Friday, November 21, 2014


Art Pimp

‘The New Fangled Mirth of Spring’

4/17/2013

Tilly Woodward’s “Double Ball” is oil on archival mat board, 11 x 9 inches at Olson-Larsen Galleries.

Tilly Woodward’s “Double Ball” is oil on archival mat board, 11 x 9 inches at Olson-Larsen Galleries.

After a longer-than-usual winter, Shakespeare’s “new fangled mirth of spring” will be appropriately celebrated around central Iowa’s art scene. For the first time, Des Moines Art Center’s (DMAC) Iowa Artists’ Exhibition will include theatrics — three productions, in three different DMAC venues, of the Bard of Avon’s “Love’s Labours Lost” (April 26 – 28) by The Foss Projects. This same troupe’s “A Hamlet Behind the Burger King in Ames” last year turned Shakespeare’s tale of woe amongst Denmark’s most dysfunctional family into an evening of humor and delight. Imagining what this creative Iowa State University-based group does with genuine farce makes me giddy as one of the characters from the comedy. Also in the Iowa Artists’ show, Kathranne Knight’s bright works on paper explore the horizon line as both a pictorial device and a psychological space (through July 28 with an artist’s talk on April 19).

The DMAC is also now displaying its prized new acquisition, Ai Weiwei’s “Sunflower Seeds,” in the lower level of the Meire wing. That pile of hand-painted porcelain beads derives from a legendary 2010 exhibition of 100 million such seeds at the Tate Modern Turbine Hall in London. That show was considered a seminal statement on mass consumption and famine. Weiwei is sometimes considered “the new Andy Warhol” because of his mastery of many different, pop media. An outspoken critic of the Chinese government, he was runner-up for Time magazine’s Person of the Year award in 2011. His latest headline-maker is a cover of “Gangnam Style,” an international phenomenon by South Korean rapper PSY. Weiwei’s four-minute-long parody on YouTube criticizes the Chinese government’s attempt to silence his activism.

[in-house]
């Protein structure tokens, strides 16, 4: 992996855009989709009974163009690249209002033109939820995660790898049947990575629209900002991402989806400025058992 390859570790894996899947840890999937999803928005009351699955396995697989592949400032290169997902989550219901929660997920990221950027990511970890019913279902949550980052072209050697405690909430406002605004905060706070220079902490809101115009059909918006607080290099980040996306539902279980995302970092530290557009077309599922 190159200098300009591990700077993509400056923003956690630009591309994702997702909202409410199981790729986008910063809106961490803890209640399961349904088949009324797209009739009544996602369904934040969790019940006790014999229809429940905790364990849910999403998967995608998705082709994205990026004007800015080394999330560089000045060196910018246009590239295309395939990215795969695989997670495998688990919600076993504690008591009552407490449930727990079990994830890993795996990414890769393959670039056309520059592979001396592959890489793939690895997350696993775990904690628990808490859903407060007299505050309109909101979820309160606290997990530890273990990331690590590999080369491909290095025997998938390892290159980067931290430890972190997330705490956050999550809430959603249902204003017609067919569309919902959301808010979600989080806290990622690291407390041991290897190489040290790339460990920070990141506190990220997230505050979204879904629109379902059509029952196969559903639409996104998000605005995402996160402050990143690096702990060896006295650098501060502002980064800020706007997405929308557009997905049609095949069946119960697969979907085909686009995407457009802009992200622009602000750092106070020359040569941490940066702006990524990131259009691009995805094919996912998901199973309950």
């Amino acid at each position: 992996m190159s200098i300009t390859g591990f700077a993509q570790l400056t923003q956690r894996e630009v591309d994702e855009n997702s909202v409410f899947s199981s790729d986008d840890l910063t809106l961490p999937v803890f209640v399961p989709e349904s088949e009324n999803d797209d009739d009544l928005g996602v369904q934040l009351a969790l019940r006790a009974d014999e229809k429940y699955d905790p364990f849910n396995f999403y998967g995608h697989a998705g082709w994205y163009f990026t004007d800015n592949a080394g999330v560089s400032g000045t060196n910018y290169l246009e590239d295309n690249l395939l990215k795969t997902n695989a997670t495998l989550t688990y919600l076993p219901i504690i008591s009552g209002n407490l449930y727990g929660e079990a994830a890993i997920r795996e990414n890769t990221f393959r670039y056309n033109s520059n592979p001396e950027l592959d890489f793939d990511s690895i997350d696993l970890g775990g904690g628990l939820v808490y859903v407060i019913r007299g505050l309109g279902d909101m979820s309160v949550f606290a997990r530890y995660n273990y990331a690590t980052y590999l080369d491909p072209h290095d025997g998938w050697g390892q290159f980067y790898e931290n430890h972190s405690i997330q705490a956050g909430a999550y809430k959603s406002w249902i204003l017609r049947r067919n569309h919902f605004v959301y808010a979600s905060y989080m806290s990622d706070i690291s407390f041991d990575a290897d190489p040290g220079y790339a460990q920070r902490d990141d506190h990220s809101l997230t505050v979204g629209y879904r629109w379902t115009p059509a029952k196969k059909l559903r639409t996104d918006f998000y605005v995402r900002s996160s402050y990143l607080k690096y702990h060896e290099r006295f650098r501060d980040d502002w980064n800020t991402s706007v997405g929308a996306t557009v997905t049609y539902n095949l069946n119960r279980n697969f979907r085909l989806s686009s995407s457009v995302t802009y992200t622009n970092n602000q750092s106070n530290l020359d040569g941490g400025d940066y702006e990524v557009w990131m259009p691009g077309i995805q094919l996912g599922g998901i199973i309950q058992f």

In the spirit of the season, Olson-Larsen Galleries’ new show (through June 1) features Tilly Woodward who presents super realist paintings of springtime icons such as baseballs, eggs and nests. In the same show, Sarah Grant brings works titled “The Promise of Spring” and “Ice Going Out” while Scott Ross exhibits his trademark geometric abstractions. Chris Vance, Iowa’s most collected young artist and likely its most mirthful, too, opened his seventh annual spring exhibition at Moberg Gallery (through May 18). Expanding on his usual cast of street characters and children’s fantasies, Vance built murals out of individual pieces and also offered several that stood alone. He commences soon on a giant, singular mural in East Village, a three-story building that should bring some mirth to all seasons there.

The Anderson Gallery at Drake University is hosting an exhibition, “Proximity,” that features four graduating seniors in the springtime of their careers — Meanz Chan, Aron Johnston, Cecily Pincsak and Hannah Pink (through April 28). Recently at the Anderson, Lauren Oliver won the Provost Purchase Award for “Prurock,” her intaglio deconstruction of an old Singer sewing machine, Padraic O’Connell’s house-paint canvas of garbage in a coral reef won the Juror’s Choice Award for painting, while Katlynn Sammons won for sculpture with a construction assimilating furniture with Styrofoam, paper and video projection.

Iowa Events CEnter

 

Touts

Grinnell’s Faulconer Gallery is exhibiting “Animals Among Us,” which studies the intermingled destinies of humans and other animals… Steven Vail Fine Arts began appraisal and consignment services for prints and works on paper (309-2763)… Iowa artists are invited to submit to the second annual “Celebration of Iowa: Agricultural Art Award” sponsored by the Iowa Department of Agriculture and Land Stewardship, the Iowa Department of Cultural Affairs and Iowa Farm Bureau. The theme this year is “Cultivating Change.” Youth first prize is $1,000, for adults it’s $1,500 (515-281-3858). CV

Jim Duncan is a freelance writer who has penned nine different columns for Cityview and its sister publications beginning in 1987.

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